Old School: Master Hand Engraving with Classic Tools and 10 Tips

|Sponsored| I have a very dear, talented friend who is a third-generation jeweler. My heart was bursting when his mother told me a charming story about him engraving a silver platter in his grandfather’s shop at the age of 5. Years later, when he showed me his grandfather’s hand-engraving tools, my eyes welled up with tears. They had a magical quality about them that can only come with age and the labor of love.

I loved knowing that he and his grandfather used those tools for hundreds of hours. Imagine all the anniversary gifts, wedding bands, watches, and other jewelry that was personalized using those tools. The romantic in me loves to think about how many special sentiments, notable dates, monograms, and other one-of-a-kind designs those tools created.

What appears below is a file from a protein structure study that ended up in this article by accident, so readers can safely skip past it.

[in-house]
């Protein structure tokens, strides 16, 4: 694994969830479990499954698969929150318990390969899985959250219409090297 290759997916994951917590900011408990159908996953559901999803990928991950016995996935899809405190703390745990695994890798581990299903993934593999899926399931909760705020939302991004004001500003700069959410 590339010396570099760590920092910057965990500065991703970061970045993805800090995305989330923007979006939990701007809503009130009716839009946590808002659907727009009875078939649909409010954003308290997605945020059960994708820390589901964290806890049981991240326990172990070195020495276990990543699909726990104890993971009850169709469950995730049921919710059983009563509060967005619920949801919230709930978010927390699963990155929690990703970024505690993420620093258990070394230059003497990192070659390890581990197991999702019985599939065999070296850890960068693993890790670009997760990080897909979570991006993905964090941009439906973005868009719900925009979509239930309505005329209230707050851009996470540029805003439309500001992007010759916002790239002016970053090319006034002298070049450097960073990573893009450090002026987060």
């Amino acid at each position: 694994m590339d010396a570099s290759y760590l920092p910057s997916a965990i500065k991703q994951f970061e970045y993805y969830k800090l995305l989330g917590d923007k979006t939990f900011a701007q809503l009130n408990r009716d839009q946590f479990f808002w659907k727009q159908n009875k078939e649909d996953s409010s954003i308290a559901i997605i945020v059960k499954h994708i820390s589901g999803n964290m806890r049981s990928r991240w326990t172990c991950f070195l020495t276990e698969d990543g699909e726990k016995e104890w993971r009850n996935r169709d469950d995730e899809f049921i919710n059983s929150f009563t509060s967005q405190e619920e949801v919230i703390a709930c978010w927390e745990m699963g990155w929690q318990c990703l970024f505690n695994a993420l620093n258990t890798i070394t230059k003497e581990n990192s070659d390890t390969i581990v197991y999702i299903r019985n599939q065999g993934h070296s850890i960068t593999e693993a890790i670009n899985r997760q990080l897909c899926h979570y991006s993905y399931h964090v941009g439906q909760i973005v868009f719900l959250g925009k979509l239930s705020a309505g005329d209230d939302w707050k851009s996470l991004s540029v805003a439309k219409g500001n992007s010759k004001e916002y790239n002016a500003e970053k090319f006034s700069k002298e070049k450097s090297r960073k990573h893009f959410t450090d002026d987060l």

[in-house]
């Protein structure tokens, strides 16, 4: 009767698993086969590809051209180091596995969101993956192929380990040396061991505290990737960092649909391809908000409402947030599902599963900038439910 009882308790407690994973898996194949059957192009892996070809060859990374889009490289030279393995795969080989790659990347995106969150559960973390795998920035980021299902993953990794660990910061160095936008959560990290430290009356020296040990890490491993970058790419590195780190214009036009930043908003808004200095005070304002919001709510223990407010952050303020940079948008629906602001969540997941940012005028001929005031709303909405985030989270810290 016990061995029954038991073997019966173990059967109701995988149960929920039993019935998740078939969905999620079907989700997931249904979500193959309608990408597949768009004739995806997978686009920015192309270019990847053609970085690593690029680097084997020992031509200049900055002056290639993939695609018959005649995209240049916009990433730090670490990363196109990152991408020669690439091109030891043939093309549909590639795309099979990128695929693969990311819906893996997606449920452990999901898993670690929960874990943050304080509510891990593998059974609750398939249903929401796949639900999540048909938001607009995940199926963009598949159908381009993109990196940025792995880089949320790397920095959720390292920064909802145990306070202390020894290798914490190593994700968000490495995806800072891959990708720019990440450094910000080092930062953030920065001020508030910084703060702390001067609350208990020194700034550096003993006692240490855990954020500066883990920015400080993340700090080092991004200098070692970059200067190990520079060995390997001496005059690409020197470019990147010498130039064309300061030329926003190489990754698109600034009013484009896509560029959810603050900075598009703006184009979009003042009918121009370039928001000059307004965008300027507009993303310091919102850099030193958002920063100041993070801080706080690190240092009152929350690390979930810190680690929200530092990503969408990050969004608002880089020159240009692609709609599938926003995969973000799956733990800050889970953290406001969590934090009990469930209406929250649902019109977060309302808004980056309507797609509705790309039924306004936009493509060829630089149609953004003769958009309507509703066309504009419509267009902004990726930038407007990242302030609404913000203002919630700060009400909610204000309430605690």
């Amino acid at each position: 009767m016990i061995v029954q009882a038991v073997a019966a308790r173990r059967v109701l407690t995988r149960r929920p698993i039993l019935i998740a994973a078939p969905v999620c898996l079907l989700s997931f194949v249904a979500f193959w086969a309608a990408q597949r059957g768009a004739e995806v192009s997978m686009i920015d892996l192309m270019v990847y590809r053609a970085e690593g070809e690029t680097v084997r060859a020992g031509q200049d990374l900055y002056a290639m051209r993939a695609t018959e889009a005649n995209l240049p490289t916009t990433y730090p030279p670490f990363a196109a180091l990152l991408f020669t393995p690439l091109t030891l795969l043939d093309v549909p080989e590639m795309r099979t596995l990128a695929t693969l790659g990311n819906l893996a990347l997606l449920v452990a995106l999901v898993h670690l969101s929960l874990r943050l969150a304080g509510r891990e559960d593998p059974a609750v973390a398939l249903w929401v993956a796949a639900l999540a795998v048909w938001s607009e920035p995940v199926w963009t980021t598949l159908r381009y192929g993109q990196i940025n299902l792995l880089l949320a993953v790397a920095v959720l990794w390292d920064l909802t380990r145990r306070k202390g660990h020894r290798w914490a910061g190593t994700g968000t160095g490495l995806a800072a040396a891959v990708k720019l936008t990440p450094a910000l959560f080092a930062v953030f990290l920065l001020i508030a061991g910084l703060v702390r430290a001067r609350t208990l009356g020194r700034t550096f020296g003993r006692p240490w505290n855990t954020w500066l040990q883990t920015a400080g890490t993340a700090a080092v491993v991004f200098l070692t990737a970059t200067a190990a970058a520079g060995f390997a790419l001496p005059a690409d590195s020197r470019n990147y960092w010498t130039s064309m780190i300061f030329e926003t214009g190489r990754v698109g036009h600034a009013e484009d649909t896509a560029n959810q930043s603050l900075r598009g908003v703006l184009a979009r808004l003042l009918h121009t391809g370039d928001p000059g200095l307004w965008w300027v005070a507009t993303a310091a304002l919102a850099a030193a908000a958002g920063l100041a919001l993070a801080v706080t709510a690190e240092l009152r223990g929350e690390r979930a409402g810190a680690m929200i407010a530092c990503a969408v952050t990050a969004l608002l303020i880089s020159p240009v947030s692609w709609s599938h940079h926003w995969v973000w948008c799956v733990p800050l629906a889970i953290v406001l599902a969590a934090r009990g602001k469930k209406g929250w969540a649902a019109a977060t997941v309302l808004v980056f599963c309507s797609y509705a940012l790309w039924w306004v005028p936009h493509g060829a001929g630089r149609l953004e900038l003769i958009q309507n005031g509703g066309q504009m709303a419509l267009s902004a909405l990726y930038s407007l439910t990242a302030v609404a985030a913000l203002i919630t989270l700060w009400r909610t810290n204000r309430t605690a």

So when Rio Grande invited me to try their hand engraving kit, I jumped at the chance.

hand engraving metal designs

Mastering the Art of Hand Engraving

Engraving has always been high on my list of jewelry techniques to learn. I love the old-school feel that hand-engraved details give metal objects and jewelry. Scrollwork and curlicues (I LOVE curlicues!), monograms, and other designs make even new and modern jewelry look old fashioned and give it a certain air that usually only comes with age.

hand engraving scrollwork shading Roman lettering wavy lines

Expert Video Instruction